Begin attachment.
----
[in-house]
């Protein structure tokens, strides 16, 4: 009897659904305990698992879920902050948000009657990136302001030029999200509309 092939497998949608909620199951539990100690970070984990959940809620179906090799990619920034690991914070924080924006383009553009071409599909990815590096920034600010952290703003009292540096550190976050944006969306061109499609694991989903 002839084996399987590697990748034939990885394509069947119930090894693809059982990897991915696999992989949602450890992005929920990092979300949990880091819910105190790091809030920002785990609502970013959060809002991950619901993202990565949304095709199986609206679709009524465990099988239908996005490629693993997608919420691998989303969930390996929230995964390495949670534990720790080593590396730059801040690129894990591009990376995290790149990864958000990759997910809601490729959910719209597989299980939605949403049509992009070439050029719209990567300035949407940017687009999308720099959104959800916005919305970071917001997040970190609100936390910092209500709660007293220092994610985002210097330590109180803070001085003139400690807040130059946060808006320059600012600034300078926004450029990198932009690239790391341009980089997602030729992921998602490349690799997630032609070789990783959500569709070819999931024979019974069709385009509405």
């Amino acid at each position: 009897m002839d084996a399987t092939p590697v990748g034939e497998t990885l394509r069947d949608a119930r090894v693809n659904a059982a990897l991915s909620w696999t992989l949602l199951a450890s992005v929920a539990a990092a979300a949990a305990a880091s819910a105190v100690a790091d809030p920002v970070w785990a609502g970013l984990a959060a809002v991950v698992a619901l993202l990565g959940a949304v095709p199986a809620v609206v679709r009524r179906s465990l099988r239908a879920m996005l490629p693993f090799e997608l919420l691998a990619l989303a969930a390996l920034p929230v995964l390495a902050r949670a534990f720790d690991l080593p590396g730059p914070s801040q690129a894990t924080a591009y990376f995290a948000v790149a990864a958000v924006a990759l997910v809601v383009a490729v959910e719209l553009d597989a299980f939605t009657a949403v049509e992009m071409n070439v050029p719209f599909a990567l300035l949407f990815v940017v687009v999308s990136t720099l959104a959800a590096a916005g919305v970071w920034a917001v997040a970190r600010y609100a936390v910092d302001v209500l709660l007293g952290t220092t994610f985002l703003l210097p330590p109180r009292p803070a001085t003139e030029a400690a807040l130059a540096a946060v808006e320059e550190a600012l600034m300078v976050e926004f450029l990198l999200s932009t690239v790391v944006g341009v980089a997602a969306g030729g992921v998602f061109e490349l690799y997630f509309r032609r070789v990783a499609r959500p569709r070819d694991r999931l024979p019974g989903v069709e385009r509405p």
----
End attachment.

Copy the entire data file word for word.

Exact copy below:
[in-house]
């Protein structure tokens, strides 16, 4: 009897659904305990698992879920902050948000009657990136302001030029999200509309 092939497998949608909620199951539990100690970070984990959940809620179906090799990619920034690991914070924080924006383009553009071409599909990815590096920034600010952290703003009292540096550190976050944006969306061109499609694991989903 002839084996399987590697990748034939990885394509069947119930090894693809059982990897991915696999992989949602450890992005929920990092979300949990880091819910105190790091809030920002785990609502970013959060809002991950619901993202990565949304095709199986609206679709009524465990099988239908996005490629693993997608919420691998989303969930390996929230995964390495949670534990720790080593590396730059801040690129894990591009990376995290790149990864958000990759997910809601490729959910719209597989299980939605949403049509992009070439050029719209990567300035949407940017687009999308720099959104959800916005919305970071917001997040970190609100936390910092209500709660007293220092994610985002210097330590109180803070001085003139400690807040130059946060808006320059600012600034300078926004450029990198932009690239790391341009980089997602030729992921998602490349690799997630032609070789990783959500569709070819999931024979019974069709385009509405």
């Amino acid at each position: 009897m002839d084996a399987t092939p590697v990748g034939e497998t990885l394509r069947d949608a119930r090894v693809n659904a059982a990897l991915s909620w696999t992989l949602l199951a450890s992005v929920a539990a990092a979300a949990a305990a880091s819910a105190v100690a790091d809030p920002v970070w785990a609502g970013l984990a959060a809002v991950v698992a619901l993202l990565g959940a949304v095709p199986a809620v609206v679709r009524r179906s465990l099988r239908a879920m996005l490629p693993f090799e997608l919420l691998a990619l989303a969930a390996l920034p929230v995964l390495a902050r949670a534990f720790d690991l080593p590396g730059p914070s801040q690129a894990t924080a591009y990376f995290a948000v790149a990864a958000v924006a990759l997910v809601v383009a490729v959910e719209l553009d597989a299980f939605t009657a949403v049509e992009m071409n070439v050029p719209f599909a990567l300035l949407f990815v940017v687009v999308s990136t720099l959104a959800a590096a916005g919305v970071w920034a917001v997040a970190r600010y609100a936390v910092d302001v209500l709660l007293g952290t220092t994610f985002l703003l210097p330590p109180r009292p803070a001085t003139e030029a400690a807040l130059a540096a946060v808006e320059e550190a600012l600034m300078v976050e926004f450029l990198l999200s932009t690239v790391v944006g341009v980089a997602a969306g030729g992921v998602f061109e490349l690799y997630f509309r032609r070789v990783a499609r959500p569709r070819d694991r999931l024979p019974g989903v069709e385009r509405p």